The extent of molecular rearrangement depends upon the time of exposure and the energy of the bombarding particles. In a high energy plasma discharge, the bombarding particles transfer more bond restructuring energy and penetrate deeper into the film to produce a thicker surface layer. Also, if the rate of energy transfer is too great, crystallization may occur, particularly if the tungsten oxide crystallization temperature is exceeded. A crystalline surface does not conduct protons as well as an amorphous or semi-amorphous surface and, therefore, is not preferred. In particular application, it is within the skill of the art to adjust the bombarding particle energy and the time of exposure to produce a film having an acid-resistant surface layer of a desired thickness.

While in the preferred embodiment, the treated tungsten oxide film having an acid-resistant surface was incorporated into a preferred electrochromic display device, it is apparent that the subject film may be advantageously incorporated into electrochromic display devices of different design. Electrochromic tungsten oxide films applied by means other than vapor deposition may be also rendered insoluble in an acidic solution by treatment in accordance with this invention.

While this invention has been described in terms of certain specific embodiments thereof, it will be appreciated that other forms can readily be adapted by those skilled in the art and, accordingly, the scope of this invention is to be considered limited only by the following claims.

Claims (7)

The embodiments of the invention in which an exclusive property or privilege is claimed are defined as follows:
1. In an electrochromic device comprising a tungsten oxide film having a surface and an acidic electrolyte in contact with said film surface, said film being selectively colorable in response to an electric field applied across said film,
the improvement wherein the tungsten oxide film comprises an acid-resistant oxygen-plasma-treated surface contacting the electrolyte and an electrochromic substrate, the surface tungsten oxide having an amorphous appearance and being substantially less soluble in the electrolyte than the substrate tungsten oxide.
2. In an electrochromic device comprising an electrode, an amorphous tungsten oxide film applied to said electrode, an acidic electrolyte in contact with said film and a suitable counterelectrode in contact with said electrolyte, the tungsten oxide film being selectively colorable or bleachable in response to an electric field applied between the electrode and the counterelectrode, the improvement wherein the tungsten oxide film comprises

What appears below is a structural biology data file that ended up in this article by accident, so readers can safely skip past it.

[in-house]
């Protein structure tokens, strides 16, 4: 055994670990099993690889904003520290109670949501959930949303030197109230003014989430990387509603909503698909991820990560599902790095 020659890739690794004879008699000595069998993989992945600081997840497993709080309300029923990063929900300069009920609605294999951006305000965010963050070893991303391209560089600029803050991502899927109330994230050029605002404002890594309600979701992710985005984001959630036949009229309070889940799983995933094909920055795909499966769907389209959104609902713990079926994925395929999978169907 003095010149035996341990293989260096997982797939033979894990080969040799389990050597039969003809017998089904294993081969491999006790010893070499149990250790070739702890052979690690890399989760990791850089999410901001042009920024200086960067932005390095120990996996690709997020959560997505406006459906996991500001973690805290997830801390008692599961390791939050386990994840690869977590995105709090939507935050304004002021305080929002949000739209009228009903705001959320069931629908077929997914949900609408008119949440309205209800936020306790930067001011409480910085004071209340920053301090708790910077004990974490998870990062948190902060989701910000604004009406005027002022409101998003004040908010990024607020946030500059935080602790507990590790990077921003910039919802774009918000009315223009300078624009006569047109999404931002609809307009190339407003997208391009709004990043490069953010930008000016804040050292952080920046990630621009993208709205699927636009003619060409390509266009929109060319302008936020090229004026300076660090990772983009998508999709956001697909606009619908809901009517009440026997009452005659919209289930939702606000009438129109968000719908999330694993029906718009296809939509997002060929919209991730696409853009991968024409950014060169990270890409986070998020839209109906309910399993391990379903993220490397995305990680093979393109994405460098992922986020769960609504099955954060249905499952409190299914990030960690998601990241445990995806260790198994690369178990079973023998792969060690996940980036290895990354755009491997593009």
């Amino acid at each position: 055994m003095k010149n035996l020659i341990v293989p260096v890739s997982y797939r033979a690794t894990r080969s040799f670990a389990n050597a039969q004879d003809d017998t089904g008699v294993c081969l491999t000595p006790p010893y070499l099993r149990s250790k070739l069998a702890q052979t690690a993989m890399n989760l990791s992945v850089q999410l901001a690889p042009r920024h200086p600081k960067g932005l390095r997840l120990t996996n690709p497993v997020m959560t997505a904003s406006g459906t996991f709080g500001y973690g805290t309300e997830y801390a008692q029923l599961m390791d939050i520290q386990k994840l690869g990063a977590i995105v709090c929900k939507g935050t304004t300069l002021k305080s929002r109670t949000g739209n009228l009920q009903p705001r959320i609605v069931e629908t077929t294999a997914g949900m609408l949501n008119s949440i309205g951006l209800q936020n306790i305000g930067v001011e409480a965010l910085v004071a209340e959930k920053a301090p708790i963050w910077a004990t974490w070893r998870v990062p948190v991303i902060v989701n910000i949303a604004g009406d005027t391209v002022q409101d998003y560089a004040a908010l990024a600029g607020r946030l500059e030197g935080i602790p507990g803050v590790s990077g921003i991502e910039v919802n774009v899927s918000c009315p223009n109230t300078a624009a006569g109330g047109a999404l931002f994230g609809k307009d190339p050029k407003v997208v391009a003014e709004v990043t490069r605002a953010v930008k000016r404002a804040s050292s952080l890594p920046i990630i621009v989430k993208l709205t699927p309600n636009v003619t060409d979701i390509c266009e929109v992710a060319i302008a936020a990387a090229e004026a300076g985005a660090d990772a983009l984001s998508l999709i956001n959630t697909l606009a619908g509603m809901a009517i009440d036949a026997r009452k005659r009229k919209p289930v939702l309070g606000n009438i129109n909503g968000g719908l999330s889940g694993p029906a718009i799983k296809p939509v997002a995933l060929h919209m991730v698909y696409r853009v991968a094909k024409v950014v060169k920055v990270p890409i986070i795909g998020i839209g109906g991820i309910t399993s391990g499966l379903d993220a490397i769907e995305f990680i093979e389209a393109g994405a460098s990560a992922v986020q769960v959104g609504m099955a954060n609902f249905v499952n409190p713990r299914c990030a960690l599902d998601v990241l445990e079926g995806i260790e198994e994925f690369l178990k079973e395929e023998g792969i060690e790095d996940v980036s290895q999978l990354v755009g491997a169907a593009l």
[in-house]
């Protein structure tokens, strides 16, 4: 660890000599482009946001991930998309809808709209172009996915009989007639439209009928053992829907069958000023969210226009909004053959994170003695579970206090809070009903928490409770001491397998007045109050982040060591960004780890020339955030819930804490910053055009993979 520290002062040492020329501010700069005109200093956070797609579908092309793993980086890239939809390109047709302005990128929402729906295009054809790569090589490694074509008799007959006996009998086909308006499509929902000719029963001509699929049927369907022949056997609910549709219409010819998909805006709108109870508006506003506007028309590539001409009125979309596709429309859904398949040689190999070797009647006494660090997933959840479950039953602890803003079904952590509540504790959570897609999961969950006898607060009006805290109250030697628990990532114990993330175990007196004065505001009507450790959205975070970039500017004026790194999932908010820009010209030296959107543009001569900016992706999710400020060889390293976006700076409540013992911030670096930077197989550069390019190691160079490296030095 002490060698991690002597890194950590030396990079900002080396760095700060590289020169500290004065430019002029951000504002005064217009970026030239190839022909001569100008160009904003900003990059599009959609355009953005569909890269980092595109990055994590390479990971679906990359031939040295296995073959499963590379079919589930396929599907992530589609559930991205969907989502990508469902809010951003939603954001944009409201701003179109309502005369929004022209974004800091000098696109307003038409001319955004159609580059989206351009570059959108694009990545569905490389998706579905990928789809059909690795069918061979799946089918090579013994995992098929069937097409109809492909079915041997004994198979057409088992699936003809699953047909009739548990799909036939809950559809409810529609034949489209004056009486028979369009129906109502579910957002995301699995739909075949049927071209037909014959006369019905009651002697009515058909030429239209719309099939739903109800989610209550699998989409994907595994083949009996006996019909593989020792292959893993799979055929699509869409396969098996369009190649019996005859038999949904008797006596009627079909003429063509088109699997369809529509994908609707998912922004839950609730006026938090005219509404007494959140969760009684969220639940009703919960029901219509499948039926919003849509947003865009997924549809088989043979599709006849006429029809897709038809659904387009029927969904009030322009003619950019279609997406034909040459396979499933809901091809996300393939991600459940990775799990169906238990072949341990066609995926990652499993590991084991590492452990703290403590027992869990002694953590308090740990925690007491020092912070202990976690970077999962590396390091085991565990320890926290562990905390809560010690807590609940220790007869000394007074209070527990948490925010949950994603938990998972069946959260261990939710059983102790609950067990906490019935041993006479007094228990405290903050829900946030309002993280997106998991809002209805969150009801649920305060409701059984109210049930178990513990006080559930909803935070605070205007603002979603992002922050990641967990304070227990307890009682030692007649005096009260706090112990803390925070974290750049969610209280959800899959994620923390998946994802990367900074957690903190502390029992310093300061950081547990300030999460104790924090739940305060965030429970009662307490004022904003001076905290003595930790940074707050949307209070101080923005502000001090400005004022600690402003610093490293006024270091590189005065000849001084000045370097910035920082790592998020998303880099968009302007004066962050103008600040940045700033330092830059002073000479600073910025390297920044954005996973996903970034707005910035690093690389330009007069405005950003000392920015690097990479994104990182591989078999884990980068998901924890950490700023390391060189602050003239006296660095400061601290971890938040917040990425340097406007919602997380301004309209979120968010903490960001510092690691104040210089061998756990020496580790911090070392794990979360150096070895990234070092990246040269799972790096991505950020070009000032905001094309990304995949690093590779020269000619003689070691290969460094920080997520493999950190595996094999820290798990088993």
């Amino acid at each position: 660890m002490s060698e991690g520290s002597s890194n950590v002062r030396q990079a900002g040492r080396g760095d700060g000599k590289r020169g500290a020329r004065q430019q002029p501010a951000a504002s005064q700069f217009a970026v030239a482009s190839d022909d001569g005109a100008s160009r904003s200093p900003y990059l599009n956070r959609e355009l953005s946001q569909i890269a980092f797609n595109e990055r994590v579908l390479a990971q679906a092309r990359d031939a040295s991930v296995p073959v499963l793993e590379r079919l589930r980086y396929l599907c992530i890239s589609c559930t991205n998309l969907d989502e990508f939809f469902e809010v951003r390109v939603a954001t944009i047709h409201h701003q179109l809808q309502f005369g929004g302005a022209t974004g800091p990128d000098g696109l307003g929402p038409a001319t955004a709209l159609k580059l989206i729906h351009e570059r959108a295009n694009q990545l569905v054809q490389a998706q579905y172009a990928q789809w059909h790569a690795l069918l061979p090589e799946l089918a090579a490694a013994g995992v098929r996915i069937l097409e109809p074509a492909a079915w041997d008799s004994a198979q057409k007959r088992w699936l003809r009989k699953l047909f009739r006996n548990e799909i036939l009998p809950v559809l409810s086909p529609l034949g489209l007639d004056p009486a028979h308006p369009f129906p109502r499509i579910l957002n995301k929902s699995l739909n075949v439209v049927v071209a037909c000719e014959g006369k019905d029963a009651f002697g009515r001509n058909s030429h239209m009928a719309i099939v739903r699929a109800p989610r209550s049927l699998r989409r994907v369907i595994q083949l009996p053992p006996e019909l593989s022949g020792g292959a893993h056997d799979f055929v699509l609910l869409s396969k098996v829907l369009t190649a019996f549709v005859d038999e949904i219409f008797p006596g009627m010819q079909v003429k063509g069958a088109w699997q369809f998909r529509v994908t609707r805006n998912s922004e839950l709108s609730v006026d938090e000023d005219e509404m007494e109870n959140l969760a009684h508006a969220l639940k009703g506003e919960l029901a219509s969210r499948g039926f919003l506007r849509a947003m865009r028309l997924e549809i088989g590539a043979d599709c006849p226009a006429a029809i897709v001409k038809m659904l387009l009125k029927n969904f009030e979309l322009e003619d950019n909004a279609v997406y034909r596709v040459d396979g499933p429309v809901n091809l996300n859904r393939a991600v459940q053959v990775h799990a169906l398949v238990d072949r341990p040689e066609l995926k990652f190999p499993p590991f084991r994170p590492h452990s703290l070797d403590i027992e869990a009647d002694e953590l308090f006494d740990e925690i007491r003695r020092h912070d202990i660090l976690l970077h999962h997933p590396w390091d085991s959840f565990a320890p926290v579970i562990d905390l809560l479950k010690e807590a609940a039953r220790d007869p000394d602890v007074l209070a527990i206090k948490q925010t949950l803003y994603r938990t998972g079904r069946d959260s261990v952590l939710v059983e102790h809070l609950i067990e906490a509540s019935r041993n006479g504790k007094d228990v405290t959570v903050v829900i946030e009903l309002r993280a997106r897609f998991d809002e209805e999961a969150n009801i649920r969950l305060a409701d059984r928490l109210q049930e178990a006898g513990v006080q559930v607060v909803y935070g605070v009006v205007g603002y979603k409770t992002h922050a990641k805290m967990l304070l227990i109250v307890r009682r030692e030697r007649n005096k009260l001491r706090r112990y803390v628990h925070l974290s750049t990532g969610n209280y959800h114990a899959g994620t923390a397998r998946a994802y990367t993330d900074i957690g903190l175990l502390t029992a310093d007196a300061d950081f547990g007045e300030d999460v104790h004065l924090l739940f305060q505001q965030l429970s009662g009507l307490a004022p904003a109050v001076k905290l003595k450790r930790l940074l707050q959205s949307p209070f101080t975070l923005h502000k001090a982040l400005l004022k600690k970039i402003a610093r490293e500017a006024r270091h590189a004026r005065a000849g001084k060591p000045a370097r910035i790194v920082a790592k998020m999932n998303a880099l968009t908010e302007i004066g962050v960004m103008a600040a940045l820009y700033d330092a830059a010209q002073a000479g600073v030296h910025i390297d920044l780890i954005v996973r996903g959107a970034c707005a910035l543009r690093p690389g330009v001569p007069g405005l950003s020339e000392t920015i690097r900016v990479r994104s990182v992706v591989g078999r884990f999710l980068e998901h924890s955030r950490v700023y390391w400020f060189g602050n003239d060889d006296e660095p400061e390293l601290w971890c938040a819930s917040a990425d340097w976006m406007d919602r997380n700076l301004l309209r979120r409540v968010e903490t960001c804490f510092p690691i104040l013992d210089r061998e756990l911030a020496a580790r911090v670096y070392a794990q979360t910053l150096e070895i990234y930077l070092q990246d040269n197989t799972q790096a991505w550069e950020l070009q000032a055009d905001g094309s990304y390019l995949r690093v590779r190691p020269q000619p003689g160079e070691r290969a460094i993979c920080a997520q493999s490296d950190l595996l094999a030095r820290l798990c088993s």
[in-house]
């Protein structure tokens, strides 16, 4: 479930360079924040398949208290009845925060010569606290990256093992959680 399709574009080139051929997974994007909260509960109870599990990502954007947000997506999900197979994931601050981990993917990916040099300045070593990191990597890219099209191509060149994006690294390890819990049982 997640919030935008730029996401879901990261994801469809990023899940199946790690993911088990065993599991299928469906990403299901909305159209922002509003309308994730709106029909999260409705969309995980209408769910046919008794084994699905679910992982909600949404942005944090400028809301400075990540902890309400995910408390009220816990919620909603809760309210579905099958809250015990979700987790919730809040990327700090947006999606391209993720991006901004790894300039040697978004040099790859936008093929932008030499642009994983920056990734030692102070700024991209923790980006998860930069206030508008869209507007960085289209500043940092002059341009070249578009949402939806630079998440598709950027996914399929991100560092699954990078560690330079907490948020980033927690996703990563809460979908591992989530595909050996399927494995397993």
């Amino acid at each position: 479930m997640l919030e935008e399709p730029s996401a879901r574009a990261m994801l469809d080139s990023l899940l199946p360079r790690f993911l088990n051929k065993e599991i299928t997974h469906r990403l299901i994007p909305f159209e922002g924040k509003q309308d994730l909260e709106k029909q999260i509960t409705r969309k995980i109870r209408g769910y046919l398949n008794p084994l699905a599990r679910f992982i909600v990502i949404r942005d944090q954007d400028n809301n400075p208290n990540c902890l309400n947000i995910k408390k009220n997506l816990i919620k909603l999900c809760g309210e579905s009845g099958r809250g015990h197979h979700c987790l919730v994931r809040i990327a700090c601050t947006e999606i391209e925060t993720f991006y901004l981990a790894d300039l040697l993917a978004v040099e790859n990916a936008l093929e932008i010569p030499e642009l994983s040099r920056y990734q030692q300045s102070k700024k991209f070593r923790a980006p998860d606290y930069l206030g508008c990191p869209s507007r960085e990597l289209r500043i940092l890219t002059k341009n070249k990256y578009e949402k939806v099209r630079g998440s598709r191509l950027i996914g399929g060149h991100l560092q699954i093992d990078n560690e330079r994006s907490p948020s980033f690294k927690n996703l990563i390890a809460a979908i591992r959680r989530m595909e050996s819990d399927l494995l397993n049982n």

an underlying layer adjacent the electrode and consisting of amorphous, electrochromic tungsten oxide, and
a surface layer lying between said electrolyte and said underlying layer and consisting of acid-resistant, nonelectrochromic, amorphous tungsten oxide that is capable of readily conducting protons,
said surface layer cooperating with said underlying layer within the device to minimize the dissolution of the film into the electrolyte, but to conduct protons between said electrolyte and said underlying layer in response to the applied electric field and thereby to permit the desired coloring or bleaching of the underlying layer.
3. In an electrochromic display device comprising a transparent support, a transparent display electrode applied to said support, an amorphous tungsten oxide film vapor-deposited on said display electrode, an acidic aqueous electrolyte in contact with said film and a suitable counter-electrode in contact with said electrolyte, the tungsten oxide film being selectively colorable or bleachable in response to an electric field applied between the display electrode and the counterelectrode, the improvement wherein the tungsten oxide film comprises
a substrate layer adjacent the display electrode consisting of amorphous, electrochromic tungsten oxide that is appreciably soluble in the acidic aqueous electrolyte, and
an oxygen-plasma-treated surface layer overlying said substrate layer and exposed to said electrolyte, said surface layer consisting of amorphous, non-electrochromic tungsten oxide that is resistant to dissolution in the acidic aqueous electrolyte, but capable of readily conducting protons.